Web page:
Thanks for stopping by! I’m Sara, a 29-year-old photographer, database wrangler and nature lover from Albuquerque, New Mexico.
Growing up in the Rio Grande valley, my parents let my sister and I run fairly wild – outside, that is. When I think back on my childhood, my most vivid memories involve galloping down riverbeds, across beaches and over desert landscapes covered with juniper trees, cactus and sagebrush. I hiked, camped, caved, and saw much of the Western US on epic summer road trips (when my dad’s ’88 Plymouth Reliant K broke down on a deserted stretch of highway in California? “The perfect makings of an adventure,” he proudly proclaimed). I’m incredibly grateful to my parents for providing us with a seemingly endless supply of opportunity to wander and explore. As a result, a devotion to nature embedded itself deeply within my bones and hasn’t let go since.
Life took an unexpected turn when my dad passed away in 2006. I was 18, had just graduated high school, and everything I knew was abruptly uprooted and turned upside down by this invisible force. In the midst of my grief, I found myself literally running for the hills, spending many afternoons alone wandering the trails winding through the rugged foothills of the Sandia Mountains. I felt a huge sense of peace in that place, surrounded by nothing but granite boulders, sagebrush and the howl of the wind.
In 2010, I was 22 and feeling rather stuck in my hometown. In search of pure adventure and growth, I took the biggest leap of my life and moved to Alaska with Steph, my co-worker-turned-friend-turned-love of my life. We chose the tiny town of Juneau (pop. 30,000), in the Southeast panhandle of the state, due to its milder temperatures and idyllic setting nestled against snow-capped mountains, islands, and channels.
In time, we found jobs with the state government, bought a house, made lovely friends, and created a quiet life in one of the most stunning yet unforgiving landscapes I’ve ever experienced. My love of the wild only increased, of course, and we found ourselves outside kayaking, hiking, enjoying bonfires “out the road,” nordic skiing or walking on a beach as often as possible (while desperately trying to avoid run-ins with the local black bear population #bearphobic).
After living in Juneau for two years, Steph and I decided to end our Alaskan Adventure by relocating to Portland, Oregon in 2012. I still feel a sharp pang of sadness when I think of what we lost when we left Alaska, but our reasons to move back to the lower 48 were plentiful and unavoidable. Isolation (Juneau is only accessible by boat or plane), a high cost of living, rain 95% of the year and a right-leaning social and political climate made us realize that we would not be comfortable in Alaska long-term.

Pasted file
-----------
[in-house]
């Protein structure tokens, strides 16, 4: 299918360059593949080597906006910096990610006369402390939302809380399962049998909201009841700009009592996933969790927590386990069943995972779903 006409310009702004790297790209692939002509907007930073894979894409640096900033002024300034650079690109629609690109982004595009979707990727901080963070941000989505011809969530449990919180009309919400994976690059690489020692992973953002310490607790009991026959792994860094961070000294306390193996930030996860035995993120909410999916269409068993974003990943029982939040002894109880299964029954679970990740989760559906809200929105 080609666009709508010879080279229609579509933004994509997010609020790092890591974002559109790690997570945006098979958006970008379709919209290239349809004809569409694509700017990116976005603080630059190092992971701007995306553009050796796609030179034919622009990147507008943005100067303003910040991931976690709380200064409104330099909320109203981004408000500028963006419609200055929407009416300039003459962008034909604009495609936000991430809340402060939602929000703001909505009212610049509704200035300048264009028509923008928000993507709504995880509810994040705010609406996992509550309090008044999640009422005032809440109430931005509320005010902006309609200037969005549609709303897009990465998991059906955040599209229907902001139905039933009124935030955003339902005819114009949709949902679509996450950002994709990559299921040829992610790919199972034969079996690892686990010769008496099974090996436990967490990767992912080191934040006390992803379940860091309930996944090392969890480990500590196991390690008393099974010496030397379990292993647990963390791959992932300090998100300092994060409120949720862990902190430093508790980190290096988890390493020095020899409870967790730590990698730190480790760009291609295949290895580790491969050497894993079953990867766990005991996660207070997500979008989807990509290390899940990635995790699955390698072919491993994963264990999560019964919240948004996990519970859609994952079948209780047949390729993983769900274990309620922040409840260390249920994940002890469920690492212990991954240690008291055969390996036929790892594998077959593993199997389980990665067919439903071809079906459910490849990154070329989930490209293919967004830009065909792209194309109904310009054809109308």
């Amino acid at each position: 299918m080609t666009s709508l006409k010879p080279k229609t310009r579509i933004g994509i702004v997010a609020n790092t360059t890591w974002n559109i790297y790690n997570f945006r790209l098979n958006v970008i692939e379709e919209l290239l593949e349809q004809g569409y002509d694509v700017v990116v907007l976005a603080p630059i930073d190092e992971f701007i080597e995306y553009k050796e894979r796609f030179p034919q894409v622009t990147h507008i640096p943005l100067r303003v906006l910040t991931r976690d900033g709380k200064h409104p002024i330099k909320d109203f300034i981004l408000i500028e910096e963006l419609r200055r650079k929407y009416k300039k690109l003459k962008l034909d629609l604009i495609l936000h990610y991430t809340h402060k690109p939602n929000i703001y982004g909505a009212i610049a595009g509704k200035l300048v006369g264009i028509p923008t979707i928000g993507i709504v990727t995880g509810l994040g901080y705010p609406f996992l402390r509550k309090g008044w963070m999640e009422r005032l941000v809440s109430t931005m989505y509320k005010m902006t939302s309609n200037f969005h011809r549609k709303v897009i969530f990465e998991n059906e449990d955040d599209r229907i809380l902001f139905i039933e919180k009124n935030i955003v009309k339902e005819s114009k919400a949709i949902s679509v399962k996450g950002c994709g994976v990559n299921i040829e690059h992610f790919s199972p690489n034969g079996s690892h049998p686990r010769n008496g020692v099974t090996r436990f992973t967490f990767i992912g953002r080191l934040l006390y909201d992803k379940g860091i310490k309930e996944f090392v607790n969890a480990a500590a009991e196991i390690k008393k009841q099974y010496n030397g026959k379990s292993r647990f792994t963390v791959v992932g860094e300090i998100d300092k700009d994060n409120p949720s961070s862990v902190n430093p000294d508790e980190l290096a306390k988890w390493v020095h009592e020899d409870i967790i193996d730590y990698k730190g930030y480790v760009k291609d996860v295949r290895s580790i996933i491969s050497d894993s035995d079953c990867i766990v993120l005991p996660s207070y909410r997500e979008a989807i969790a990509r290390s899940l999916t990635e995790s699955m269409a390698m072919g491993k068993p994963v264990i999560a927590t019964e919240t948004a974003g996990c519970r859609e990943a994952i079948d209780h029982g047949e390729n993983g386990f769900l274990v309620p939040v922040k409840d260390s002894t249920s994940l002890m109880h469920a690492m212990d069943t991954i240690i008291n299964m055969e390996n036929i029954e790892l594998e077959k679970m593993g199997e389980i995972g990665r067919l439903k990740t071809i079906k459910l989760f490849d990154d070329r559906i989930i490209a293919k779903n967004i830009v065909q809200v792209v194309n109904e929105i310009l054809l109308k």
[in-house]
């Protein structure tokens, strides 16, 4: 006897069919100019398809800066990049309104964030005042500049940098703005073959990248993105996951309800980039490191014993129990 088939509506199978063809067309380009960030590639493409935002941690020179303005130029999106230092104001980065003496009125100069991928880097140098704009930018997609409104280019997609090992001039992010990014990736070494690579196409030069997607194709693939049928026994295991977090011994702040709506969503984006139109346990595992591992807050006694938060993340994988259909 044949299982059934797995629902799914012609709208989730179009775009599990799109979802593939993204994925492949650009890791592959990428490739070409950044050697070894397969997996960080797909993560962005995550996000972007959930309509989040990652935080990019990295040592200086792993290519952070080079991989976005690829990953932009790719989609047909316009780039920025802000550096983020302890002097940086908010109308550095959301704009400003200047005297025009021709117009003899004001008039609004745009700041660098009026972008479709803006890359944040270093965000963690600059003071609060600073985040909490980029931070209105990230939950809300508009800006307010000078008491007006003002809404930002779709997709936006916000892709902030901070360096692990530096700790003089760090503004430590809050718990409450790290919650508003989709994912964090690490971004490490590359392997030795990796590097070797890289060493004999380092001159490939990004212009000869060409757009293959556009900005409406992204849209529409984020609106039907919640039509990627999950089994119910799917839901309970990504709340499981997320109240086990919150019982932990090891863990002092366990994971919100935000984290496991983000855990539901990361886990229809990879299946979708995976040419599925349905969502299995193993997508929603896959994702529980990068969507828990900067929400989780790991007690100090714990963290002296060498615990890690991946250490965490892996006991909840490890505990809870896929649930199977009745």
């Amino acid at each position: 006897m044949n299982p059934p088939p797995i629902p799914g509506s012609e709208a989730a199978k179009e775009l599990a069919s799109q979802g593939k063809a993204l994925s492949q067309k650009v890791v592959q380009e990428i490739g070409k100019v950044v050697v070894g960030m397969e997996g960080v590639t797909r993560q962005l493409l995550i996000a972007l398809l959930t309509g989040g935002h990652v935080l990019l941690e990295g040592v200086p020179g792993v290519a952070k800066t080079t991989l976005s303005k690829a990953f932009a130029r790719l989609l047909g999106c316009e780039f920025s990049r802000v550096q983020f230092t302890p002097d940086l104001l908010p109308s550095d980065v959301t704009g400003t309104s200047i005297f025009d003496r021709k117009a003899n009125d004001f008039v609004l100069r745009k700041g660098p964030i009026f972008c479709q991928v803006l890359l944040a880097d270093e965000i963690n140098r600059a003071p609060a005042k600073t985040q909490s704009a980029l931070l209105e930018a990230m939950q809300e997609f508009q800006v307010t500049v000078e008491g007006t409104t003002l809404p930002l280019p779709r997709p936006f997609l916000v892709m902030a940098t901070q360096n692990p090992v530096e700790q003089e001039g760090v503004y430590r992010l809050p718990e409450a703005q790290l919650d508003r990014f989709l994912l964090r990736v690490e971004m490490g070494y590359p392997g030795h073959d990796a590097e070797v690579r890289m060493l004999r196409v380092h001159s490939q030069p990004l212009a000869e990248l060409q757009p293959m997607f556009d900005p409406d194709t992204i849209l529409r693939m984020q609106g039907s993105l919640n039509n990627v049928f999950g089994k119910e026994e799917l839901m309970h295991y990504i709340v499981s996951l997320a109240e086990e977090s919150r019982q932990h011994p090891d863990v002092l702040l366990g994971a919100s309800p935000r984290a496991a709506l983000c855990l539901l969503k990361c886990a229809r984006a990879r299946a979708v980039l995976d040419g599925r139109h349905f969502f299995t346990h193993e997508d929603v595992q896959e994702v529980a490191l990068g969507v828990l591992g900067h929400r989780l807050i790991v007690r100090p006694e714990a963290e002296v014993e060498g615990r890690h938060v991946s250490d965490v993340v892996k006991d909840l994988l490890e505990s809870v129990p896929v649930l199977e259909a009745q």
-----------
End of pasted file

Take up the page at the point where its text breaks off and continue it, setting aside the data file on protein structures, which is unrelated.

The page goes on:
Portland proved to be the perfect progressive antidote and we quickly dove into exploring all the city had to offer. Concerts, road trips to the beach, fine dining and city life were suddenly within reach, and it. was. GLORIOUS. We morphed into city folk, working soul-sucking jobs to pay our outrageous Portland rent, sitting in traffic jams and complaining about the wait at our favorite brunch spots. Still, we managed to escape the hustle for weekend adventures to the coast, long drives, camping trips with friends and hikes in the Columbia River Gorge or Forest Park.
After a few years, however, we’d grown weary of the hectic and lonely life we found ourselves living. We missed our family and old friends in New Mexico dearly and found it increasingly difficult to picture living in Portland long-term without a solid support system. Plus, the weather sucked, the congestion was almost unbearable, and we’d be stuck working unfulfilling jobs and commuting for the next 50 years if we weren’t careful. Our conversations on how we could change things for the better always lead us back to the idea of moving back home. See also: sopapillas.
By the summer of 2016, project boomerang was in full effect. Leaving Portland was bittersweet, but as we drove our moving truck into New Mexico, I felt just as excited to be driving back as I’d been driving away six years earlier. The desert called us home, and we answered.
Since moving back to NM, life’s been a whirlwind of reconnections, hikes, planning for the future, and reacquainting ourselves with a place that somehow manages to feel foreign and familiar at the same time. Steph proposed to me in January (I said duh), and I can’t wait to see what new adventures are in store for our little family.